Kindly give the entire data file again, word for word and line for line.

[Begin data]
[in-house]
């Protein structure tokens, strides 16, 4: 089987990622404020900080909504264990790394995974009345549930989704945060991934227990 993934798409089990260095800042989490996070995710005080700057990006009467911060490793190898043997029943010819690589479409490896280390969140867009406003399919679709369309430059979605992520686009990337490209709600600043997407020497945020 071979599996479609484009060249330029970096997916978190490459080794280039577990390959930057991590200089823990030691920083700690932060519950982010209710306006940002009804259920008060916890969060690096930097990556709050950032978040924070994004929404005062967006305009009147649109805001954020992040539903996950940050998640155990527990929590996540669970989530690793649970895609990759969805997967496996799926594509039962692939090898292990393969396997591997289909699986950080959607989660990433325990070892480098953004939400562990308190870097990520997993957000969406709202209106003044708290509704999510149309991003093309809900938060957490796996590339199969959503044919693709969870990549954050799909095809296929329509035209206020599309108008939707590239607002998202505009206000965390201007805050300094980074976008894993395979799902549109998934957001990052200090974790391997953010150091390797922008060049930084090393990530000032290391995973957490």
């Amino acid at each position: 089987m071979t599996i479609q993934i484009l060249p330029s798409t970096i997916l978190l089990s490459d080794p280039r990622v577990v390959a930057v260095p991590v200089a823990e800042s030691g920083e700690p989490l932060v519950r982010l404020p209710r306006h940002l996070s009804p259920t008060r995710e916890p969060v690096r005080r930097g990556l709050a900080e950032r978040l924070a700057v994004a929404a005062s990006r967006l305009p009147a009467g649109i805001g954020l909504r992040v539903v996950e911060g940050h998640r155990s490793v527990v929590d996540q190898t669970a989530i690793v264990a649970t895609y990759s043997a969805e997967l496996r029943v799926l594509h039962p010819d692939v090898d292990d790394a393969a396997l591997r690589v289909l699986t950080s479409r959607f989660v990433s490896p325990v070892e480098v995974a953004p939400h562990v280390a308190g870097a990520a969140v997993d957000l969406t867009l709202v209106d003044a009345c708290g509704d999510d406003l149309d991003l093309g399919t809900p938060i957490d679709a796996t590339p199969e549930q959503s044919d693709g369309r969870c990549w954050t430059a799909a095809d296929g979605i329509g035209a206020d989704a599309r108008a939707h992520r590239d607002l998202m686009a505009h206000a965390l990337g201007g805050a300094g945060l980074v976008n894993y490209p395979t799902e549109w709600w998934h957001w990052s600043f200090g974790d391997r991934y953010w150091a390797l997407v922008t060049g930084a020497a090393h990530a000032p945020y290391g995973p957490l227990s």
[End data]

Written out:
[in-house]
């Protein structure tokens, strides 16, 4: 089987990622404020900080909504264990790394995974009345549930989704945060991934227990 993934798409089990260095800042989490996070995710005080700057990006009467911060490793190898043997029943010819690589479409490896280390969140867009406003399919679709369309430059979605992520686009990337490209709600600043997407020497945020 071979599996479609484009060249330029970096997916978190490459080794280039577990390959930057991590200089823990030691920083700690932060519950982010209710306006940002009804259920008060916890969060690096930097990556709050950032978040924070994004929404005062967006305009009147649109805001954020992040539903996950940050998640155990527990929590996540669970989530690793649970895609990759969805997967496996799926594509039962692939090898292990393969396997591997289909699986950080959607989660990433325990070892480098953004939400562990308190870097990520997993957000969406709202209106003044708290509704999510149309991003093309809900938060957490796996590339199969959503044919693709969870990549954050799909095809296929329509035209206020599309108008939707590239607002998202505009206000965390201007805050300094980074976008894993395979799902549109998934957001990052200090974790391997953010150091390797922008060049930084090393990530000032290391995973957490």
């Amino acid at each position: 089987m071979t599996i479609q993934i484009l060249p330029s798409t970096i997916l978190l089990s490459d080794p280039r990622v577990v390959a930057v260095p991590v200089a823990e800042s030691g920083e700690p989490l932060v519950r982010l404020p209710r306006h940002l996070s009804p259920t008060r995710e916890p969060v690096r005080r930097g990556l709050a900080e950032r978040l924070a700057v994004a929404a005062s990006r967006l305009p009147a009467g649109i805001g954020l909504r992040v539903v996950e911060g940050h998640r155990s490793v527990v929590d996540q190898t669970a989530i690793v264990a649970t895609y990759s043997a969805e997967l496996r029943v799926l594509h039962p010819d692939v090898d292990d790394a393969a396997l591997r690589v289909l699986t950080s479409r959607f989660v990433s490896p325990v070892e480098v995974a953004p939400h562990v280390a308190g870097a990520a969140v997993d957000l969406t867009l709202v209106d003044a009345c708290g509704d999510d406003l149309d991003l093309g399919t809900p938060i957490d679709a796996t590339p199969e549930q959503s044919d693709g369309r969870c990549w954050t430059a799909a095809d296929g979605i329509g035209a206020d989704a599309r108008a939707h992520r590239d607002l998202m686009a505009h206000a965390l990337g201007g805050a300094g945060l980074v976008n894993y490209p395979t799902e549109w709600w998934h957001w990052s600043f200090g974790d391997r991934y953010w150091a390797l997407v922008t060049g930084a020497a090393h990530a000032p945020y290391g995973p957490l227990s």